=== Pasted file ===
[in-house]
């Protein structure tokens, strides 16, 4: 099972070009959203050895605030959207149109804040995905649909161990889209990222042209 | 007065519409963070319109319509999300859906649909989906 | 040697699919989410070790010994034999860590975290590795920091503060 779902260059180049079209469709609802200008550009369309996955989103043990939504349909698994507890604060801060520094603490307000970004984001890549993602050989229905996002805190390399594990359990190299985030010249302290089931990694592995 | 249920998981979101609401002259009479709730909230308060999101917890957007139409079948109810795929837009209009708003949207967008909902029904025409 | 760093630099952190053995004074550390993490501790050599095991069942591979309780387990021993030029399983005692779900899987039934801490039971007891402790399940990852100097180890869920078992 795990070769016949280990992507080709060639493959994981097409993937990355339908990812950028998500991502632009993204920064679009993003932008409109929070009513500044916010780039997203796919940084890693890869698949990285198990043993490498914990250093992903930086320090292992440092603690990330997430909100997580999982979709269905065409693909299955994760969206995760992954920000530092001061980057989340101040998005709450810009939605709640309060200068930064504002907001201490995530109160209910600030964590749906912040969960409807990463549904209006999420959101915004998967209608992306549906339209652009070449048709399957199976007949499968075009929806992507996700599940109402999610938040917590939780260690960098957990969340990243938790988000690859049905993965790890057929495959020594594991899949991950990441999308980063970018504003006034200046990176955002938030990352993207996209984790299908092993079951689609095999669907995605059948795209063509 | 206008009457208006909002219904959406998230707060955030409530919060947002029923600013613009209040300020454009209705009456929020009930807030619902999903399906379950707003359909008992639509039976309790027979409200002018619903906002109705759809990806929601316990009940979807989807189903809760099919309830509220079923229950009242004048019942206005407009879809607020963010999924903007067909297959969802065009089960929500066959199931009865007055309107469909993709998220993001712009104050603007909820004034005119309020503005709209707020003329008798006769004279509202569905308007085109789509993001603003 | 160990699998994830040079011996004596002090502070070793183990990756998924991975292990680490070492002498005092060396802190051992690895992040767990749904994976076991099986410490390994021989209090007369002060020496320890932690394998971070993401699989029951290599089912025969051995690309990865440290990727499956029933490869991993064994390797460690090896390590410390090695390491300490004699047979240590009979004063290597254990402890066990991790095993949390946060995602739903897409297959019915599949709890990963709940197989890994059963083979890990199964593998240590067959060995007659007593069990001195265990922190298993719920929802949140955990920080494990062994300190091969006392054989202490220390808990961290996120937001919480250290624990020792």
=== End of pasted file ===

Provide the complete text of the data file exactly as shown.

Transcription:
[in-house]
């Protein structure tokens, strides 16, 4: 099972070009959203050895605030959207149109804040995905649909161990889209990222042209 | 007065519409963070319109319509999300859906649909989906 | 040697699919989410070790010994034999860590975290590795920091503060 779902260059180049079209469709609802200008550009369309996955989103043990939504349909698994507890604060801060520094603490307000970004984001890549993602050989229905996002805190390399594990359990190299985030010249302290089931990694592995 | 249920998981979101609401002259009479709730909230308060999101917890957007139409079948109810795929837009209009708003949207967008909902029904025409 | 760093630099952190053995004074550390993490501790050599095991069942591979309780387990021993030029399983005692779900899987039934801490039971007891402790399940990852100097180890869920078992 795990070769016949280990992507080709060639493959994981097409993937990355339908990812950028998500991502632009993204920064679009993003932008409109929070009513500044916010780039997203796919940084890693890869698949990285198990043993490498914990250093992903930086320090292992440092603690990330997430909100997580999982979709269905065409693909299955994760969206995760992954920000530092001061980057989340101040998005709450810009939605709640309060200068930064504002907001201490995530109160209910600030964590749906912040969960409807990463549904209006999420959101915004998967209608992306549906339209652009070449048709399957199976007949499968075009929806992507996700599940109402999610938040917590939780260690960098957990969340990243938790988000690859049905993965790890057929495959020594594991899949991950990441999308980063970018504003006034200046990176955002938030990352993207996209984790299908092993079951689609095999669907995605059948795209063509 | 206008009457208006909002219904959406998230707060955030409530919060947002029923600013613009209040300020454009209705009456929020009930807030619902999903399906379950707003359909008992639509039976309790027979409200002018619903906002109705759809990806929601316990009940979807989807189903809760099919309830509220079923229950009242004048019942206005407009879809607020963010999924903007067909297959969802065009089960929500066959199931009865007055309107469909993709998220993001712009104050603007909820004034005119309020503005709209707020003329008798006769004279509202569905308007085109789509993001603003 | 160990699998994830040079011996004596002090502070070793183990990756998924991975292990680490070492002498005092060396802190051992690895992040767990749904994976076991099986410490390994021989209090007369002060020496320890932690394998971070993401699989029951290599089912025969051995690309990865440290990727499956029933490869991993064994390797460690090896390590410390090695390491300490004699047979240590009979004063290597254990402890066990991790095993949390946060995602739903897409297959019915599949709890990963709940197989890994059963083979890990199964593998240590067959060995007659007593069990001195265990922190298993719920929802949140955990920080494990062994300190091969006392054989202490220390808990961290996120937001919480250290624990020792």